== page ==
Following its unveiling Thursday night, Tesla Motors, Inc.’s new Model 3 electric sedan now has tens of thousands of consumers paying $1,000 each to reserve their own car. But deliveries won't start until in late 2017.
The Model 3 is Tesla’s attempt at providing a lower-cost alternative to the automaker's premium electric vehicles. The base price is $35,000 before incentives, well below what Tesla's Model S sedan and Model X sports utility vehicle sell for.
Following its unveiling this week, hundreds of people lined up outside of Tesla stores around the world to reserve their own Model 3s. Tesla founder, chairman, and CEO Elon Musk said that demand for the electric cars is far outpacing his projections, with 276,000 reservations placed through Saturday, according to Mr. Musk’s Twitter account.
Barclays analyst Brian Johnson had previously estimated the Model 3 would receive 250,000 to 300,000 orders by June, Reuters reported, suggesting production and delivery of the vehicles on time could prove troublesome for Tesla.
The automaker has only delivered slightly more than 110,000 vehicles in its history, including its Roadster, Model S, and Model X. And delivery dates on those models kept slipping. So despite the scheduled 2017 Model 3 release, customers may not see their reservations fulfilled for years, depending on how quickly Tesla can increase production capacity.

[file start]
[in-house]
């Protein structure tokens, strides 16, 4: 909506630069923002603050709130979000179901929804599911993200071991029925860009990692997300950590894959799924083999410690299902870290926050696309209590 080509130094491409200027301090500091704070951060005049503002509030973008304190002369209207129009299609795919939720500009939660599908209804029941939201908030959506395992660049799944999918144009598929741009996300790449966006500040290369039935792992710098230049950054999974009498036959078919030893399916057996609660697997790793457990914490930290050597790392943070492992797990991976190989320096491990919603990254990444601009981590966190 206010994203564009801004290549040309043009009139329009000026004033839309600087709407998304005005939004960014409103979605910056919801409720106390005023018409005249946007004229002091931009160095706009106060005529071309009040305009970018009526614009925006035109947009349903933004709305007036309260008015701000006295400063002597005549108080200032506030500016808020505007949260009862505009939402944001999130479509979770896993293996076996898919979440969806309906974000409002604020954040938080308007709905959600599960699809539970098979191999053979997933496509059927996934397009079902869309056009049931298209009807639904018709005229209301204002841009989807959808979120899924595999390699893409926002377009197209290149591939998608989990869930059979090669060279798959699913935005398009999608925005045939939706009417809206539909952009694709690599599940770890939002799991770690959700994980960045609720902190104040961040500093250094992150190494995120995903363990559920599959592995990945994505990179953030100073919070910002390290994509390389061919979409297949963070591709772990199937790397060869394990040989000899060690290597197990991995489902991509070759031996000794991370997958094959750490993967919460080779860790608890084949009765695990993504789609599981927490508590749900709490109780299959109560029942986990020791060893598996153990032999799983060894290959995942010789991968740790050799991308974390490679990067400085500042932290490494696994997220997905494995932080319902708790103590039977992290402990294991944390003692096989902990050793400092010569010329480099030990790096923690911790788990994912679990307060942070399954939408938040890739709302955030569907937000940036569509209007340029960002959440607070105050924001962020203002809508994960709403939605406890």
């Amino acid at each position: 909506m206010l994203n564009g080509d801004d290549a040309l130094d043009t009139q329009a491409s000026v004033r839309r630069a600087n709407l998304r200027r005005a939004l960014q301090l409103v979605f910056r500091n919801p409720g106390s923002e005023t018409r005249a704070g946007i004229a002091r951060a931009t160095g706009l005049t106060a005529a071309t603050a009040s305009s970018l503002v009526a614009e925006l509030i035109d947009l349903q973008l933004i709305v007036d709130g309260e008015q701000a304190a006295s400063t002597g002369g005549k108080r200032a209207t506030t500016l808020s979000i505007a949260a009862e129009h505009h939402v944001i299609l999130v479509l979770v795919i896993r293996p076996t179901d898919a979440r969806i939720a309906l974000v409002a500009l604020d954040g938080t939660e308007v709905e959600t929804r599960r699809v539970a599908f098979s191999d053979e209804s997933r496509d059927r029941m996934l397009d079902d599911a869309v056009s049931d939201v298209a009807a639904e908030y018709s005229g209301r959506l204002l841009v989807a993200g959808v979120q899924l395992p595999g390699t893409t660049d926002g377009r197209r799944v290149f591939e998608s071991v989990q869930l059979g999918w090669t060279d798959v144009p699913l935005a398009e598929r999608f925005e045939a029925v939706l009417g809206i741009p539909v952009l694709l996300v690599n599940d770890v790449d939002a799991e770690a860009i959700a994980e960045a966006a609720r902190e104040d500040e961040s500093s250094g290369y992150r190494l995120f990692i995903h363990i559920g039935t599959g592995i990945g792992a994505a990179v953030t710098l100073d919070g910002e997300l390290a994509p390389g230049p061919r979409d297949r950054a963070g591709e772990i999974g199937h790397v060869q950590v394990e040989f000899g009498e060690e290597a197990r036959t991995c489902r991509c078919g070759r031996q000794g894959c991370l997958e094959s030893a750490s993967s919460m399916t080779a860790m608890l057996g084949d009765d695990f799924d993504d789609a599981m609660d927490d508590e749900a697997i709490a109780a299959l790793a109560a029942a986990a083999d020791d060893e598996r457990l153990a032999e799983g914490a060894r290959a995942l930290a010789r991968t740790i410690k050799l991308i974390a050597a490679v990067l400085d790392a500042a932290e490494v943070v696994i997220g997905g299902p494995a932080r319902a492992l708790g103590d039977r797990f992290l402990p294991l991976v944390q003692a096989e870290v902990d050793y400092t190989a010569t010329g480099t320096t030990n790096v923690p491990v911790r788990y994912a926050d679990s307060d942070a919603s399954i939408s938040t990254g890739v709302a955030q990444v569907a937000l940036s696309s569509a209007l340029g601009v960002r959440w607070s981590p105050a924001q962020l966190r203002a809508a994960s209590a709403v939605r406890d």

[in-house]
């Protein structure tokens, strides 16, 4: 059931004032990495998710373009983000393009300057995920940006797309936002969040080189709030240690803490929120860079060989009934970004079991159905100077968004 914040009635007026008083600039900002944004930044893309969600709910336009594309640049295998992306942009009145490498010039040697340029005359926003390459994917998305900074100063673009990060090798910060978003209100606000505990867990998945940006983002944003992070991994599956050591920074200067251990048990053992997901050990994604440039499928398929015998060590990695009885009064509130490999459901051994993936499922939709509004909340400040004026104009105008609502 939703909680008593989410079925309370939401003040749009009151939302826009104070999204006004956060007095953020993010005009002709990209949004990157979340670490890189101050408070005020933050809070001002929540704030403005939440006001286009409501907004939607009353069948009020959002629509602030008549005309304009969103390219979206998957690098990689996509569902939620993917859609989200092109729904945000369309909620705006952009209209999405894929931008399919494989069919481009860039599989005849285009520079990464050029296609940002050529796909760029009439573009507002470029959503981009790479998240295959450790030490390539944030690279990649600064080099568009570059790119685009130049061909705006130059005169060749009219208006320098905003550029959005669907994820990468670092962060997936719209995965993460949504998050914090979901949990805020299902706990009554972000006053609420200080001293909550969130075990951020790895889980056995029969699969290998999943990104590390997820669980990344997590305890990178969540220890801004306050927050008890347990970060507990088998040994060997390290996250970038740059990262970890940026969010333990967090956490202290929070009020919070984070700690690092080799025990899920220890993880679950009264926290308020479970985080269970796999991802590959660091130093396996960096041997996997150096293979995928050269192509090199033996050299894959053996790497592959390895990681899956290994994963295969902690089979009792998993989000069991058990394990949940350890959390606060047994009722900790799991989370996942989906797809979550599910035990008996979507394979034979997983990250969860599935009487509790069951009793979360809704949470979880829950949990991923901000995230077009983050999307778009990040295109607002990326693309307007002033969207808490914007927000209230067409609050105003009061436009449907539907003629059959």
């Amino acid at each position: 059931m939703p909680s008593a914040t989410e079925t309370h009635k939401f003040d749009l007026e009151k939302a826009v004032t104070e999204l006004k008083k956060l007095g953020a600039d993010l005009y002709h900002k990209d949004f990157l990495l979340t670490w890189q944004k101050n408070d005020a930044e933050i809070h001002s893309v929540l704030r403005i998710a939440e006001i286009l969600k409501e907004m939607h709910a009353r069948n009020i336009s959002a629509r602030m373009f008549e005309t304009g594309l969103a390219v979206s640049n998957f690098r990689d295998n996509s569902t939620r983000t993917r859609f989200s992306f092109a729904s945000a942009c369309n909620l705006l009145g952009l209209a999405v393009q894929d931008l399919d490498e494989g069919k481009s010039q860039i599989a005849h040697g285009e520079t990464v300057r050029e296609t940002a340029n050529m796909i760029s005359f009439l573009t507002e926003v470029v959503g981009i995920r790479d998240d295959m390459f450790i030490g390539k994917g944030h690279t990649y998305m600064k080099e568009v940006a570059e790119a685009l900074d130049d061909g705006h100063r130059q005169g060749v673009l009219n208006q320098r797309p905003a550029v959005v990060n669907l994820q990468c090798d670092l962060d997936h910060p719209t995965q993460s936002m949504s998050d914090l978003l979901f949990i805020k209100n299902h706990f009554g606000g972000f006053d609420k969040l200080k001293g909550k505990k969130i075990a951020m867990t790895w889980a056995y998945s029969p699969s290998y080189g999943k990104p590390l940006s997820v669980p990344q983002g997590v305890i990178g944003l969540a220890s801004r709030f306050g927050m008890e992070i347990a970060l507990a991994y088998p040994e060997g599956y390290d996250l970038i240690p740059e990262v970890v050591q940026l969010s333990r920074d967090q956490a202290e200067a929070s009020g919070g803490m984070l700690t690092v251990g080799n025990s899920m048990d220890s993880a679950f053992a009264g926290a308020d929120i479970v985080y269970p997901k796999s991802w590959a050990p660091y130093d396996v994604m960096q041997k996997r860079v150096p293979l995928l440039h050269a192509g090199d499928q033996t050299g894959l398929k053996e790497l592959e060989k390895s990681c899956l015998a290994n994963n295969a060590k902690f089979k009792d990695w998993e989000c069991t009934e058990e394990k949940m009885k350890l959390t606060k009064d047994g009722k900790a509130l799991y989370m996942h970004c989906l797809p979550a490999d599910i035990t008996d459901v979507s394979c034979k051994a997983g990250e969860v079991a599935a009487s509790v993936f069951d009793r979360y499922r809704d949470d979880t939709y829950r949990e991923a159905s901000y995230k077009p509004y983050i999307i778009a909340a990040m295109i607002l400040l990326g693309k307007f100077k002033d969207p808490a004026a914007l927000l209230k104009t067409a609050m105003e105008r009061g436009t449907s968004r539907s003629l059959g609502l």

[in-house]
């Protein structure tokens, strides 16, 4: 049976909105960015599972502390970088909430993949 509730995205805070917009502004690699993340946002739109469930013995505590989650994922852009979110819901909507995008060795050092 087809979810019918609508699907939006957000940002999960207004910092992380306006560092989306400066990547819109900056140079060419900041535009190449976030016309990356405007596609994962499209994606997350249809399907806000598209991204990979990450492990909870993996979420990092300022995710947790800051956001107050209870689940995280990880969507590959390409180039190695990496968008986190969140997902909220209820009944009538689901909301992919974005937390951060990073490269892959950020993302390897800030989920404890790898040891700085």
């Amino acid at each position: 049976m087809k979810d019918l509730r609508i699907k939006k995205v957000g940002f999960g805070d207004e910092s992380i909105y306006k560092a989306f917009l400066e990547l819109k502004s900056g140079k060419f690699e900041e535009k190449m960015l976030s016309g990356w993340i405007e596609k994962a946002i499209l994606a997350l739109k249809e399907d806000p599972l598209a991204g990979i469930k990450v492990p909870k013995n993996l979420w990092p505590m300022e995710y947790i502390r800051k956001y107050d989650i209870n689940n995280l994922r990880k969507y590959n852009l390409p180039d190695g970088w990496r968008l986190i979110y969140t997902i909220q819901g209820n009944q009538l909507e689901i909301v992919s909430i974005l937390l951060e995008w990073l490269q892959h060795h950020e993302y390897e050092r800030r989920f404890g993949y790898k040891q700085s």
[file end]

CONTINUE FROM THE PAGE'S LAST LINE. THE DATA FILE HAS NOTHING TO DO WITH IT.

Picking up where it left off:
As Bloomberg noted, there are tax credits on the line:
People questioned how quickly Tesla would be able to fill all those orders, and whether U.S. customers would be able to take advantage of the $7,500 federal tax credit for electric car buyers before it expired. The credit will probably begin to phase out for Tesla around October 2018. The company's plan "should enable large numbers" of new customers—not just current owners of Teslas—to receive the credit, Musk wrote. He also said production should ramp up in time for East Coast customers to qualify for the credit, even though deliveries will start near Tesla's factories in California so the company can quickly respond to any problems with the first cars off the line. if production capacity
While Tesla has previously produced only luxury cars and still has a relatively limited vehicle charging and sales infrastructure, the wide release of the Model 3 could bring the company up to compete with more established automakers. Tesla has existed only since 2003, and it posted its first year of profit in 2013, but it has already made gains in the electric car market, with its Model S second in cumulative sales only to Nissan’s Leaf.
Now, its Model 3 could be poised to reach an even larger audience than ever before. Its lower price and reported 215 miles of range per charge could open Tesla up to consumers who had never considered going electric before. The Nissan Leaf, Hyundai Ioniq, and BMW i3, for comparison, have ranges of around 80 to 110 miles at around the same cost. As of December, total sales for the Leaf to date reached 200,000.
“You're not seeing people wait in long lines to purchase a Chevy Bolt, considering it comes out much sooner and the range is about the same,” Edmunds.com analyst Jessica Caldwell told The Associated Press. The Bolt can go around 200 miles per charge, according to Chevrolet, and will retail for about the same price as a Model 3. She said that, despite the deposit and year-plus wait for Tesla’s vehicle, the Tesla's place in popular and consumer culture as well as its cars’ environmental impact have people interested in the motor company’s moves.
“You felt like the lifestyle was attainable in his talk,” Caldwell said of Musk’s Thursday night Model 3 announcement.
Tesla plans to expand its production in hopes of increasing its yearly capacity to 500,000 by the end of the decade. But can Tesla satisfy the demand for Tesla 3? When will customers who placed their orders now, actually get their cars?